Breakdown
This thriller is pure muscle. Kurt Russell, an actor I never tire of seeing, plays a travelling yuppie whose new truck breaks down in the desert. When his wife goes missing shortly thereafter, the film turns into an intense yarn in which he battles with a sinister J.T. Walsh and his ruthless henchmen. Call it a latter-day Duel; call it an extremely competent debut for Jonathan Mostow; call it a crackling acting showcase for its two male leads. Or better yet, call Breakdown a superior action thriller, made to the finest order.

Con Air
It may very well be the last fun Bruckheimer film. Nicolas Cage is an absolute hoot in this popcorn action adventure that was made with its big fat tongue firmly planted in its cheek. Malkovich is a great, campy villain, and the "cool" supporting cast includes Ving Rhames, Steve Buscemi (whose storyline with the little girl truly flirts with the edge), Colm Meaney, Danny Trejo, M.C. Gainey, Mykelti Williamson and John Cusack. Best line: "Put the bunny back in the box."

Contact
Another Robert Zemeckis winner, this movie owes a lot to the heartfelt, endearing performance by Jodie Foster. She creates an ambitious scientist who truly believes there is a voice in space and is determined to listen to it. James Woods, John Hurt, Matthew McConaughey, and Tom Skerritt are all obstacles and bridges that ultimately bring her to an enriching, emotionally satisfying conclusion, not just for her, but the audience as well. This is a must see for true believers.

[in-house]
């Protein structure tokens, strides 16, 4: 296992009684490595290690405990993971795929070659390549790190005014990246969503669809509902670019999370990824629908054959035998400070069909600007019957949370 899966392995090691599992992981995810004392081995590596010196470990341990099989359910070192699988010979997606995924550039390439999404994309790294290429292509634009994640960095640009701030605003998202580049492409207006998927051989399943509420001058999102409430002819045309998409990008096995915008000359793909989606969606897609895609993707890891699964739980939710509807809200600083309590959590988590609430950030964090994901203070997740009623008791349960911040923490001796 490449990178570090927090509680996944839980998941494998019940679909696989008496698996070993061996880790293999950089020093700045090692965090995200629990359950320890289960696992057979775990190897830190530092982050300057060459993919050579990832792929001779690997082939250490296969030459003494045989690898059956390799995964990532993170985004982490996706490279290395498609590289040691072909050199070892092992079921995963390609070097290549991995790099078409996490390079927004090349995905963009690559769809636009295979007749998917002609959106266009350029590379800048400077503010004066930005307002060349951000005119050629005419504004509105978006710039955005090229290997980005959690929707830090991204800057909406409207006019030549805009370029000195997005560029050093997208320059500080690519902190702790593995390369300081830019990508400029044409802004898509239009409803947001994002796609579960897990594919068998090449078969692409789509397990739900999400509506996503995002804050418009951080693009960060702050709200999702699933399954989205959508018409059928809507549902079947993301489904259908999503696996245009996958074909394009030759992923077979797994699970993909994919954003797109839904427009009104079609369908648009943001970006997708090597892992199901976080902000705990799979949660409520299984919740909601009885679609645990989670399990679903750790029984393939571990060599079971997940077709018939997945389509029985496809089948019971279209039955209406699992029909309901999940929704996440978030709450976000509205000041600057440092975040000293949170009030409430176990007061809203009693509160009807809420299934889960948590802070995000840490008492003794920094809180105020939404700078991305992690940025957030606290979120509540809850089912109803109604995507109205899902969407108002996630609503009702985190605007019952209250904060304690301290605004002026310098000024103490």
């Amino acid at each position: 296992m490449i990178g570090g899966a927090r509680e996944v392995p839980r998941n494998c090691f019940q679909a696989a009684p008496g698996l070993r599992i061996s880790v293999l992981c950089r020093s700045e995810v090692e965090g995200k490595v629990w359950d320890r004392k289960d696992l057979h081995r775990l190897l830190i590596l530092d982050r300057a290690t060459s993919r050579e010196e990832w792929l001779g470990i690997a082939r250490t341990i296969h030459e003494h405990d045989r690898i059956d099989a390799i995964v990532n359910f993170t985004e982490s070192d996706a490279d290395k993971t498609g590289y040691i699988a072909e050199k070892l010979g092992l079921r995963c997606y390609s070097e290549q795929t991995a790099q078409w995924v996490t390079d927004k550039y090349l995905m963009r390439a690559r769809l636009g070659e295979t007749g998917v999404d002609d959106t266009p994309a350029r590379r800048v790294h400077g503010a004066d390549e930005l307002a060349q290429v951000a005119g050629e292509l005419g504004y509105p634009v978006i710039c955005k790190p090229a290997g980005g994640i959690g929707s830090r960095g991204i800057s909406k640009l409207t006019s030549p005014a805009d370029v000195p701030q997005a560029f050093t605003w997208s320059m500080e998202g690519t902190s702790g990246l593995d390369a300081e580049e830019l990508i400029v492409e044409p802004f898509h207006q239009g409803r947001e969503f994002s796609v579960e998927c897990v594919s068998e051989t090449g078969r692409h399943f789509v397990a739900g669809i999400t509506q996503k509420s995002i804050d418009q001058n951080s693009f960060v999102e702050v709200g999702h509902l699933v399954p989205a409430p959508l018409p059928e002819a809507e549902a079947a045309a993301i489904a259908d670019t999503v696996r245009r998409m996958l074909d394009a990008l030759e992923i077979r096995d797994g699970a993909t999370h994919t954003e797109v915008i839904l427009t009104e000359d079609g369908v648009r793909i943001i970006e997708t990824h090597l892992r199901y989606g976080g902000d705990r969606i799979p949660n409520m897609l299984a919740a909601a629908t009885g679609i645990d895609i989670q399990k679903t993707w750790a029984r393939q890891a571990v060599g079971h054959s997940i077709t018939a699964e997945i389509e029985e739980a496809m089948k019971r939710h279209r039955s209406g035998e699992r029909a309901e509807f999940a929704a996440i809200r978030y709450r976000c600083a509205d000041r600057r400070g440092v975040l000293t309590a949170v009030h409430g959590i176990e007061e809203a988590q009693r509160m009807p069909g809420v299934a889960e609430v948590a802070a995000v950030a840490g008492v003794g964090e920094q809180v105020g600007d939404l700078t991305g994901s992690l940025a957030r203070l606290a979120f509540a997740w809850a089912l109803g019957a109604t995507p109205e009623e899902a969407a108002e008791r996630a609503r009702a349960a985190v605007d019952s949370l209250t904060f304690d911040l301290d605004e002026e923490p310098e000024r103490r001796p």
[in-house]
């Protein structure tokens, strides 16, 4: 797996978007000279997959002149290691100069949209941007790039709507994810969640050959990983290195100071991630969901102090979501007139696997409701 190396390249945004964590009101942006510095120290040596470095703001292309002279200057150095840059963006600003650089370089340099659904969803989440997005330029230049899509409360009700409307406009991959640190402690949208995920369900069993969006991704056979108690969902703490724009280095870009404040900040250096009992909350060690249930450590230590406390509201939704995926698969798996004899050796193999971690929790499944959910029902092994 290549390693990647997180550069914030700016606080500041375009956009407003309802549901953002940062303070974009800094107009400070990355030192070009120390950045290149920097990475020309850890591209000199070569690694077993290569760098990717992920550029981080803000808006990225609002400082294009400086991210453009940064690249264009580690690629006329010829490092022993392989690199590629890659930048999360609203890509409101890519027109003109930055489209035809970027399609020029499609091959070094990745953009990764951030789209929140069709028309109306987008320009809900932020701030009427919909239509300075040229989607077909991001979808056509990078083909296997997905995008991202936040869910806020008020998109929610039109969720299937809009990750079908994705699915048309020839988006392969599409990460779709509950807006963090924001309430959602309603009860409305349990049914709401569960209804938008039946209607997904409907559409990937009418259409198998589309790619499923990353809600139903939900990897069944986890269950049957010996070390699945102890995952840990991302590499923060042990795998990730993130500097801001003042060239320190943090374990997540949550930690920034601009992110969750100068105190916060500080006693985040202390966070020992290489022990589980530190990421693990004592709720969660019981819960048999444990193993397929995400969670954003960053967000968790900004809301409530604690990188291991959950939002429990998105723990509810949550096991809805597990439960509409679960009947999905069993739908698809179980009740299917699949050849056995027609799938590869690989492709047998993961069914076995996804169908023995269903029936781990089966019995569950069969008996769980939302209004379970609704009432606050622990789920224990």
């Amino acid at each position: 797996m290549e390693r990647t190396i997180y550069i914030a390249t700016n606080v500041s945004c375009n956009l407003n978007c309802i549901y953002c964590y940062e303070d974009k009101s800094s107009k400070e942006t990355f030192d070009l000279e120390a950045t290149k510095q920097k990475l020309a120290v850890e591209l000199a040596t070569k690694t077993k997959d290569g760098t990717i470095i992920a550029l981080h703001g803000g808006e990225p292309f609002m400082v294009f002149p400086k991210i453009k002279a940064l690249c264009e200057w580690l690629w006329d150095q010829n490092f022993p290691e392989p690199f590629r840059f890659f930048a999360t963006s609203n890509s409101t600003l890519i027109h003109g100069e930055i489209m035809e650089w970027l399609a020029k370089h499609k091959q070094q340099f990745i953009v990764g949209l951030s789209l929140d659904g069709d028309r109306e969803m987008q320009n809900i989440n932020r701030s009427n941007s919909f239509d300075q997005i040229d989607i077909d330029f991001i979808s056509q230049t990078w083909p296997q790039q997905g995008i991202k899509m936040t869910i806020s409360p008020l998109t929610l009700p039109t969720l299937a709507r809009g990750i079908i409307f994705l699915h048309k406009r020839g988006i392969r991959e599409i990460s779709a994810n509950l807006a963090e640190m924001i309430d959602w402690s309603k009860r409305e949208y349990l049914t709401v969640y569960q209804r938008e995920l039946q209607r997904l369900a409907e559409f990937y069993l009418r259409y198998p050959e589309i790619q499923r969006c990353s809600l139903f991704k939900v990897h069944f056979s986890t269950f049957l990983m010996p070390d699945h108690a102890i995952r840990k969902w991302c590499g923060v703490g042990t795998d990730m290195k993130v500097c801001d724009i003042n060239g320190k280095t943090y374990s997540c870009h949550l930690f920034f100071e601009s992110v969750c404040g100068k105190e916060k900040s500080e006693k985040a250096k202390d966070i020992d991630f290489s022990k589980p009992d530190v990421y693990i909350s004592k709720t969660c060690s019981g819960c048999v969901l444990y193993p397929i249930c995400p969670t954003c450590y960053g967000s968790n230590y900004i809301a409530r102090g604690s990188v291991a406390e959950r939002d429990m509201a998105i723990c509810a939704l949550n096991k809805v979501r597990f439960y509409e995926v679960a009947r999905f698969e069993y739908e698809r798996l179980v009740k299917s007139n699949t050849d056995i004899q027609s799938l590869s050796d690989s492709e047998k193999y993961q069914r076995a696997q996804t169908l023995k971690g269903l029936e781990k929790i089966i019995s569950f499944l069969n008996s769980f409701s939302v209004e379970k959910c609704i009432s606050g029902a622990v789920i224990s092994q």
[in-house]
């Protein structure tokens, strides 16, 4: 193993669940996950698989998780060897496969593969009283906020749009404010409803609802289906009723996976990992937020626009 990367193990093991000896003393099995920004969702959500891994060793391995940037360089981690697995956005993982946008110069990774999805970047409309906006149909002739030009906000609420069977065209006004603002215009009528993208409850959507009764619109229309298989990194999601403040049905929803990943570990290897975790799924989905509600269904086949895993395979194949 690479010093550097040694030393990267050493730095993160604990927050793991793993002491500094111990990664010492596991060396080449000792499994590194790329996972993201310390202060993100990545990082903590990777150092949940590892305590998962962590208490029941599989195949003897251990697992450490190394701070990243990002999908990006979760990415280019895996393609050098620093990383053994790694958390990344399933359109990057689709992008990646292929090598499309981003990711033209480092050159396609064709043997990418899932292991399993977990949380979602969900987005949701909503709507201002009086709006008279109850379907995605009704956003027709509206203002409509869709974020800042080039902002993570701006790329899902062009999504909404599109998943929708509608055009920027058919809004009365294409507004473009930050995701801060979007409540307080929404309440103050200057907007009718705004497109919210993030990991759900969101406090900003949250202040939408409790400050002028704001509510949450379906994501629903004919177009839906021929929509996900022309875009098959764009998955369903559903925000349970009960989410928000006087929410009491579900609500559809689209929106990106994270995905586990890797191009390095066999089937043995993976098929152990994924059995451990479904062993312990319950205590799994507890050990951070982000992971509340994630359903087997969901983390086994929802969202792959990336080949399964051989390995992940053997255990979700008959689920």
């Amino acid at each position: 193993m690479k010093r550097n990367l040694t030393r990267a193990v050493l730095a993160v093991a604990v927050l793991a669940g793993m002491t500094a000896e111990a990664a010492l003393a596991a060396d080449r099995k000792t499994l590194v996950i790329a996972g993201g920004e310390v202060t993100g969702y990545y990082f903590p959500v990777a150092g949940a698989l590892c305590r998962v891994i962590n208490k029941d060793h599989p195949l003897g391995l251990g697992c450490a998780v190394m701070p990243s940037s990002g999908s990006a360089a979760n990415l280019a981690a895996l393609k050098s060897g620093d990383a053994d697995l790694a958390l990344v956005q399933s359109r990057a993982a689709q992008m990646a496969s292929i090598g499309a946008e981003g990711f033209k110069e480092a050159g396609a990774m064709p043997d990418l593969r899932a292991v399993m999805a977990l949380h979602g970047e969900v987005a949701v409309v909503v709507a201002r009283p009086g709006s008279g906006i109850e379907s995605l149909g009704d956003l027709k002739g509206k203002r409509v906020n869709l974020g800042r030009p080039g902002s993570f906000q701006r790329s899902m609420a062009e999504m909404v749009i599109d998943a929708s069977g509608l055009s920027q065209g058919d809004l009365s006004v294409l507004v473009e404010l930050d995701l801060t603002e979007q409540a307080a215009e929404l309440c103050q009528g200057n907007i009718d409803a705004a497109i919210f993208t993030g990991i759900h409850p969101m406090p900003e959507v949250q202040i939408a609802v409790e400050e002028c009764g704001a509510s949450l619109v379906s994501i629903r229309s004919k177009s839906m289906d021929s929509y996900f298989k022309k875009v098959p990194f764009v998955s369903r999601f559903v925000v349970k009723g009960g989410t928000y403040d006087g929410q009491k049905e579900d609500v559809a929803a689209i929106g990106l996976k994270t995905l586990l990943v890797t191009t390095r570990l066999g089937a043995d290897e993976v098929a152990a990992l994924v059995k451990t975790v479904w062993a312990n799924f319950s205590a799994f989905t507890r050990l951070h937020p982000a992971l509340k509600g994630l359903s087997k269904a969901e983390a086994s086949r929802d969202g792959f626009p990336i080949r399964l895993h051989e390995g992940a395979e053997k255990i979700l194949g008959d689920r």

Cube
I will never forget this movie. I broke a sweat, nervously fidgeting in my seat while watching Cube, a very awesome Canadian thriller that features seven random individuals trapped in interlocking 14' x 14' cubes. Under only a deft hand would this be able to work, and alas, Vincenzo Natali pulls it off competently and, at times, brilliantly. A near masterpiece of its genre.

Face/Off
This year saw many great, kickass action films, and Face/Off is no exception. Poor pacing is the film's only glaring flaw, but everything from the clever storyline, glorious action sequences, and bravura acting make this one a ride impossible to forget. Travolta and Cage had such a great time playing these roles, and it was a blast watching them imitate one another. A daring original!

The Game
What a mind trip! Michael Douglas, easily one of our generation's finest actors and movie stars, excels in this playful, twisty, eye-opening thriller about a depressed millionaire who discovers that he is being played. And boy, what a wake-up call! Sure, it could never happen in real life, but it's the movies. And movies always pose the question: What if it *did* happen, and what if it happened to *you*? Sean Penn is fun as his unpredictable brother, but it's David Fincher's nervous, paranoid direction that makes The Game the coolest movie of the year.

The Ice Storm